Yet another potential application area is the use of graphene additives to improve the environmental sustainability of car tyres.

Pollard explained that each year, billions of car tyres are burned or buried, whereas the addition of a small amount of graphene alongside virgin plastics could enhance recyclability and allow for these to be repurposed.

Graphene has a wide range of potential application areas. Image: Stock.adobe.com

Meanwhile, in sectors such as aerospace where companies are grappling with the challenges required to develop new low-carbon technologies, graphene could play an important role in the kind of next generation lightweight composite materials that will be key to emerging technologies such as electric vertical take-off and landing) aircraft eVTOL.

Whilst we’re already beginning to see an increase in the use of graphene in applications ranging from sporting gear to smartphones and even cars, Pollard stressed that there are still considerable challenges around commercialising the technology at a manageable cost.  And one of the biggest obstacles to delivering on this potential, he said, is the ambiguity around standardisation and quality control of graphene. NPL’s work in metrology and the characterisation of graphene will, he said, be key in giving confidence to companies wishing to utilise graphene in their products.

Pollard explained that a product labelled ‘graphene’ can come in many forms, be it a powder, a liquid dispersion or a slurry. “Knowing these properties, for example the size of the particles in the powders, both thickness and lateral size are going to have an impact on the final product and the performance of the product you’re going to make, sell and use,” he said. “If you don’t know what those properties are, you’re not going to be able to judge if it’s the right material that you want to use.”

We need to have a methodology that everyone can use and therefore everyone can measure it in the same way

“Some materials will, for example, be very good for a composite, but won’t be for a battery, and vice versa, you might want very different properties there… that’s where we’ve been coming in across the world developing international standards particularly. Showing that actually, we need to have a methodology that everyone can use and therefore everyone can measure it in the same way. That gives an accuracy and precision that we can define.”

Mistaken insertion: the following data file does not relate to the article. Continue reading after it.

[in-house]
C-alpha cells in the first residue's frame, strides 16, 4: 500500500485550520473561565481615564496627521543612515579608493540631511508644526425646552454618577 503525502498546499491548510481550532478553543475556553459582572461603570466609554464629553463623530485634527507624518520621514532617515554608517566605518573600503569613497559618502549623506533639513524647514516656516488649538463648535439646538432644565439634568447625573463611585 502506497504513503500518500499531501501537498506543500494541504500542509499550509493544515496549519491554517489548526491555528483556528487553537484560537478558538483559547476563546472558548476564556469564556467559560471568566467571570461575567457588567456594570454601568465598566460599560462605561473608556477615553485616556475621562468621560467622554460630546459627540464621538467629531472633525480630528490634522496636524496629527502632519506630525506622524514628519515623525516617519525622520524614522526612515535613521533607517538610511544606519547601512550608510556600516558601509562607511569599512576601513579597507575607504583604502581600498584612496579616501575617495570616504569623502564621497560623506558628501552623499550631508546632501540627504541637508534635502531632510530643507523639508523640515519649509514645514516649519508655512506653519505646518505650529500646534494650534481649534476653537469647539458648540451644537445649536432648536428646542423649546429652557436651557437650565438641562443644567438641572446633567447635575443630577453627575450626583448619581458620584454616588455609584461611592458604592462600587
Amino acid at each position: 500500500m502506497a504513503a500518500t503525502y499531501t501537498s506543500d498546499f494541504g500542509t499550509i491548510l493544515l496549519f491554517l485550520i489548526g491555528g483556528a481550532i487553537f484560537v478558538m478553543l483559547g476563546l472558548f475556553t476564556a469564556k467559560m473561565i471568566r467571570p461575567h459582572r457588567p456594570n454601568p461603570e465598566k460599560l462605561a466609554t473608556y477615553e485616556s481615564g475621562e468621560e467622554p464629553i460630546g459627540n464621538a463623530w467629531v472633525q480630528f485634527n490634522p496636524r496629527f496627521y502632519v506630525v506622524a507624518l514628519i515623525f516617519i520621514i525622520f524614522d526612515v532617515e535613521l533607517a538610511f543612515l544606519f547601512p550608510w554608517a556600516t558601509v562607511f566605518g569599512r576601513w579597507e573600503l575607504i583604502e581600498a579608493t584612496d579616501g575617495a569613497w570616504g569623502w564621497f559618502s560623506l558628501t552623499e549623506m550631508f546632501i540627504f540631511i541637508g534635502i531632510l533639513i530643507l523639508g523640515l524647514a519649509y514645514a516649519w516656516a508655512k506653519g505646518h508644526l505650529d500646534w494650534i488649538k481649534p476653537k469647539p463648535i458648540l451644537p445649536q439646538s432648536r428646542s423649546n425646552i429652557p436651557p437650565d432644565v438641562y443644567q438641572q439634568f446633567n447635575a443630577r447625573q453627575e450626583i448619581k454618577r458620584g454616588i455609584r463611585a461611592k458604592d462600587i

NPL’s work, alongside Manchester University’s National Graphene Institute (NGI) has been supporting this demand with research into the physical, structural and chemical characterisation of graphene. In March, the first international graphene measurement standard was published within the ISO (International Standards Organisation) to define the structural properties of graphene products. This followed terminology standards developed several years previously, allowing for precise definitions of types of graphene such as graphene oxide and few-layer graphene.

Further work being carried out by NPL includes developing a measurement standard for the chemistry of the material, looking at more specific in-depth standards for graphene oxide and establishing fast methods of quality control that can be done quickly and cost-effectively by companies that have scaled up the material. Pollard and his team have worked closely with producers, modifiers and users of graphene products such as First Graphene, Haydale, Cambridge Nanosystems and Thomas Swan amongst others.

Pollard believes that over the next 20 years, the full potential of graphene will begin to show in a wider ranging variety of products and applications.

“It’ll be everywhere in our everyday lives and we won’t notice,” said Pollard. He gave examples ranging from our houses being built from sustainable graphene-based materials, through to sensors that could be used to develop greener, smarter cities and areas such as new materials for new modes of transport  through to electronics.

“The UK is where it was first isolated and we’ve got world-leading expertise and academia and companies here, but it is very global so actually being able to trade and have those supply chains across these countries — it’s the international standardisation that enables that,” he concluded.